the words of my husband (a UN brat who spent one-third of his life in africa) ring true in my head. i peer thru a veil of tears, as sanjay gupta tells the stories of the sudanese refugees of brutal civil war. silent sobs fill my chest, as i focus on the photon-spewing flat screen sitting a mere 6 feet away from me.
a united nations worker strolls with gupta on camera as she paints a picture of daily life in sudan, near the chad border. a 14 year girl, gang raped by 15 members of one tribe. the women and children of another village taken, raped and killed. my heart crumbles, with each syllable, each word, each phrase, each story uttered. and the videography? equally heart-wrenching.
my heart crumbles. and i feel the fullest sorrow of those words – “… i eventually realized the hopelessness of the situation.” such carnage. such brutality. such corruption. so widespread. i feel no outrage. or indignation. or anger. just incredible sorrow. and something i feel inclined to call guilt. for, the fact of my membership in humanity holds me, in some infinitesimal way, accountable for such pockets of incredible suffering and carnage.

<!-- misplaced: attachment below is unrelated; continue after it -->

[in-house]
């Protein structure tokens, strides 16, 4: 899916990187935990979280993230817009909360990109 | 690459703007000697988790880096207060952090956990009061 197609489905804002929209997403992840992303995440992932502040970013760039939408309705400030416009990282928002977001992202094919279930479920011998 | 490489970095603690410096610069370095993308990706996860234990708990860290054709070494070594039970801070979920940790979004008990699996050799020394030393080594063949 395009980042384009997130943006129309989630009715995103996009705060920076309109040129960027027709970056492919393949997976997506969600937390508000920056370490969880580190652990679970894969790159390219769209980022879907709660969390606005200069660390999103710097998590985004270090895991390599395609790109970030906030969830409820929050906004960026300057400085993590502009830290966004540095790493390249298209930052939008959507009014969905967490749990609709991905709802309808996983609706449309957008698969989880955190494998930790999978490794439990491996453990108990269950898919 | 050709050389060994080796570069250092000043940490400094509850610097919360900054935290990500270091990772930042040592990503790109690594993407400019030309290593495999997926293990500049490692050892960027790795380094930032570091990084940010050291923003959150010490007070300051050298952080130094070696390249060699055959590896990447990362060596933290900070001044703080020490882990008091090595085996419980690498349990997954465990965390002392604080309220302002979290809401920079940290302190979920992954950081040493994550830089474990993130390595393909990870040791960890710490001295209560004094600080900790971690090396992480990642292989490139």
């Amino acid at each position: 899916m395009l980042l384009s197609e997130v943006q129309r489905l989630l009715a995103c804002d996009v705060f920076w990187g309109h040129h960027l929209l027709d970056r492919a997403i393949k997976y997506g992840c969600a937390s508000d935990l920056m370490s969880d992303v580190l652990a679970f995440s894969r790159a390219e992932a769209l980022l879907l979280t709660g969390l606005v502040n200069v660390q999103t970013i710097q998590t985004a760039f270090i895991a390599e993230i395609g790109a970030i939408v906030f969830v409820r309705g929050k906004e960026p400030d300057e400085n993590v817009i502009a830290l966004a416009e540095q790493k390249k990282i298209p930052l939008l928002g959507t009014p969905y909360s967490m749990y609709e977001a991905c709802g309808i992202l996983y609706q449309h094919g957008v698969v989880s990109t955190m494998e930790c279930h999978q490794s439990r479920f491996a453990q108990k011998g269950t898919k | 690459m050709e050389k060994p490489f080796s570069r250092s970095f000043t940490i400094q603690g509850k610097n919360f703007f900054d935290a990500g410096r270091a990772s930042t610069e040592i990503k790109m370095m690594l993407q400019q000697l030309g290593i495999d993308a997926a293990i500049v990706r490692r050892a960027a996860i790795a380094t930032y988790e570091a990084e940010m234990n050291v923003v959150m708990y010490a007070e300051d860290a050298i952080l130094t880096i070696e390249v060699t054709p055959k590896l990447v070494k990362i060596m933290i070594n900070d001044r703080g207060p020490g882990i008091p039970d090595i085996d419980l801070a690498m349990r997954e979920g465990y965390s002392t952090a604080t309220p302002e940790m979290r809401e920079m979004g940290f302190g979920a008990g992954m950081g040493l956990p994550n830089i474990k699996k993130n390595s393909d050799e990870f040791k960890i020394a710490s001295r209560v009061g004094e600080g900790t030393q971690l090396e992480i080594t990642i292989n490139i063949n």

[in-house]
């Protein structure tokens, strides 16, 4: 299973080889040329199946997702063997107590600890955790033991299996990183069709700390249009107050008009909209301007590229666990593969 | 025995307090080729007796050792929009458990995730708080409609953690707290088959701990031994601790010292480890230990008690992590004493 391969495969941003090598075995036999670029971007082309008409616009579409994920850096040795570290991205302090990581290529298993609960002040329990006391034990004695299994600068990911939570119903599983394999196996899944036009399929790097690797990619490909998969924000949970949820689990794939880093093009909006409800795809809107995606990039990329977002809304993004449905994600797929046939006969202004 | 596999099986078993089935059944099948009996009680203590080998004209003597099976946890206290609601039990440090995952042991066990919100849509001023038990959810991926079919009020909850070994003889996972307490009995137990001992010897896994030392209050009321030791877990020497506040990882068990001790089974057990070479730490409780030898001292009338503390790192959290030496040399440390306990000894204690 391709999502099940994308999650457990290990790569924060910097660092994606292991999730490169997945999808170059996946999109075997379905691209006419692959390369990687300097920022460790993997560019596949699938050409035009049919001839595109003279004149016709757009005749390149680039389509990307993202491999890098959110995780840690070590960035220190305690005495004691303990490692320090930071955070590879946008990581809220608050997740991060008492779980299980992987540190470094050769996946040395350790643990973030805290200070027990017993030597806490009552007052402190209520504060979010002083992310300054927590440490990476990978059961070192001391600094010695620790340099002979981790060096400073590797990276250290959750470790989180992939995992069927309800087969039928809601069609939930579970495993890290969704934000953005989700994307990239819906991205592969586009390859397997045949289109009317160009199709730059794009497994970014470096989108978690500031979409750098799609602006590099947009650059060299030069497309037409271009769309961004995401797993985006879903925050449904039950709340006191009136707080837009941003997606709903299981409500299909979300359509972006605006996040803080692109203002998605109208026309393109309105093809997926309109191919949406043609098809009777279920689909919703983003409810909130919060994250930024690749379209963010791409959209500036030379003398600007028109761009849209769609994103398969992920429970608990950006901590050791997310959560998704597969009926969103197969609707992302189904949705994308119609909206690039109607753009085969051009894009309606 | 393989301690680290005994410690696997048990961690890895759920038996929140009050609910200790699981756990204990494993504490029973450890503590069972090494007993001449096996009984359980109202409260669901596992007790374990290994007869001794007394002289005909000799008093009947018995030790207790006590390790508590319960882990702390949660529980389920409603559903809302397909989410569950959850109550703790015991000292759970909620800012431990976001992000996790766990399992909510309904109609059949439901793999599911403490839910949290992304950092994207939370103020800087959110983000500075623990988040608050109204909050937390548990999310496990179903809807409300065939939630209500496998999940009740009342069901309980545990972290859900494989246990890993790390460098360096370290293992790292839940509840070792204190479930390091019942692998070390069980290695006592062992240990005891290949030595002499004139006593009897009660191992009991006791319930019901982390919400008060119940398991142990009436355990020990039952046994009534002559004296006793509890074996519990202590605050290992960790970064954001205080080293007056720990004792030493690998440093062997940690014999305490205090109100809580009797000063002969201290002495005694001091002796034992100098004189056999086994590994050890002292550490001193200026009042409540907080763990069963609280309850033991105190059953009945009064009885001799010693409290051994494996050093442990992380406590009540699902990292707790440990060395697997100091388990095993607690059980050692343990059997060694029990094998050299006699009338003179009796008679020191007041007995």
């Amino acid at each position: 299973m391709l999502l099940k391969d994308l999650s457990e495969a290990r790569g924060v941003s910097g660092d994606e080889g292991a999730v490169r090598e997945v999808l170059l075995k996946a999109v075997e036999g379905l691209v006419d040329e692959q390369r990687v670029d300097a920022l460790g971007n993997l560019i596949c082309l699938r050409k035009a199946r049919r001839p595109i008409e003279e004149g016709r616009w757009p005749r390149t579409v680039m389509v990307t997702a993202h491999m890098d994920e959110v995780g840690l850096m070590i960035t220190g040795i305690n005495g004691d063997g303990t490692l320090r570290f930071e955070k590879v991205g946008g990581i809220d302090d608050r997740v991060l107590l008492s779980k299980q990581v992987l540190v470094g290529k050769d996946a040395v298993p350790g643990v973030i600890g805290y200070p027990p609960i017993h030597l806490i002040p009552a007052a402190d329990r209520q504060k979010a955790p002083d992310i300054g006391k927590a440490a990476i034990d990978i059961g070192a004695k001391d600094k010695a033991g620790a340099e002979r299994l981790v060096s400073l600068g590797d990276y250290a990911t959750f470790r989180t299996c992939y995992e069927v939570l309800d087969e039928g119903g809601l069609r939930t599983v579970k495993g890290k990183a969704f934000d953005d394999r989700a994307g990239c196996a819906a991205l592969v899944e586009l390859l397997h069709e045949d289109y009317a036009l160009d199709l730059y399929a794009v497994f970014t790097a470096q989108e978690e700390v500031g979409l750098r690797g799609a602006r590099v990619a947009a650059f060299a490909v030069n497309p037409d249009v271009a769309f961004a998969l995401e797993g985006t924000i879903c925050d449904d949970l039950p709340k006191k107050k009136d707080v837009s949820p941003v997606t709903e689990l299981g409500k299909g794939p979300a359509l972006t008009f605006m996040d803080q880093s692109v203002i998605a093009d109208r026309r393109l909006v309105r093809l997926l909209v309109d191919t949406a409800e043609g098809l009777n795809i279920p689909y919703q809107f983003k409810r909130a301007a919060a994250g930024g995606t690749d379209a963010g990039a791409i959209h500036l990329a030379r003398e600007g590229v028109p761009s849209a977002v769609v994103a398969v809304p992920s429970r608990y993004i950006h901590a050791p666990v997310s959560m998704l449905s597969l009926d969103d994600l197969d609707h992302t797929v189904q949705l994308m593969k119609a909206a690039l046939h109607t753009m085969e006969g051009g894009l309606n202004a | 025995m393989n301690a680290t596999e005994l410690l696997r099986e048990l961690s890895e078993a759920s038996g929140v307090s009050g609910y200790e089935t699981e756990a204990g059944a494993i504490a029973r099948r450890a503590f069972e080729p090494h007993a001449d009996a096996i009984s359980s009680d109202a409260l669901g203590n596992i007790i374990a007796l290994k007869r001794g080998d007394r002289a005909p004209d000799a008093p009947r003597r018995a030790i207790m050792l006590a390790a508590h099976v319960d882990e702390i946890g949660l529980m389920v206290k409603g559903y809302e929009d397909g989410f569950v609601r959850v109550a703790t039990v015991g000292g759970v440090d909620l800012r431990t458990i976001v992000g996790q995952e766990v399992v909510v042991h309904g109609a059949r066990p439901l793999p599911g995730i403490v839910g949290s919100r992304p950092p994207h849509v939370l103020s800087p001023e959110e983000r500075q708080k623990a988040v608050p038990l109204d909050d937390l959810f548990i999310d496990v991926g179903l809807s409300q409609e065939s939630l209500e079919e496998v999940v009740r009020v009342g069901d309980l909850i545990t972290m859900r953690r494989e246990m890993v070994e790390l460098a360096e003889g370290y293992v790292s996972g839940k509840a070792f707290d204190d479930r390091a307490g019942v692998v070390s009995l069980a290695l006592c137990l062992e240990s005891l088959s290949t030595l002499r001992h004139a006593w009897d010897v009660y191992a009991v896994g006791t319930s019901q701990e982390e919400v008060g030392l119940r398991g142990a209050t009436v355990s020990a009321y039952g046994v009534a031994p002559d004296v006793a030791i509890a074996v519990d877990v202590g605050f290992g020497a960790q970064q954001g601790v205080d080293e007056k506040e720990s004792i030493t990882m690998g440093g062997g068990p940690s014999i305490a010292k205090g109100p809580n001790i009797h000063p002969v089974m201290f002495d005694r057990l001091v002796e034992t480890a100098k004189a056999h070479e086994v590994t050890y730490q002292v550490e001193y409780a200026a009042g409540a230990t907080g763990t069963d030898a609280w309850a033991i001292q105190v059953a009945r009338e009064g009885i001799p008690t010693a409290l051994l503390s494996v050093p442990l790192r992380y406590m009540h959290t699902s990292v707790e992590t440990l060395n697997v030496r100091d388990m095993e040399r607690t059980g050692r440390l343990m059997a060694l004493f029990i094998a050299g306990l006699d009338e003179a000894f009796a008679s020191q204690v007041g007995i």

and so, what do i do? how to i act? i know. i know. one person cannot change the world. but, i believe in the eisenberg principle. and i believe that humanity changes one human at a time. and, i see witnessing as an crucial form of action, of doing. and so, i watch. i fervently watch.
i deliberately choose not to look away from the screen. or leave the room. or cover my eyes and ears. i do not shield myself from the event of this suffering. i embrace its connectivity in my living room. it touches me. i touch it. i decide. not to let go. and then, i embark on a journey. my mind’s journey. a journey into my humanity. i seek to inform myself. i owe it to myself, to my humanity.
image originally uploaded by regiaArt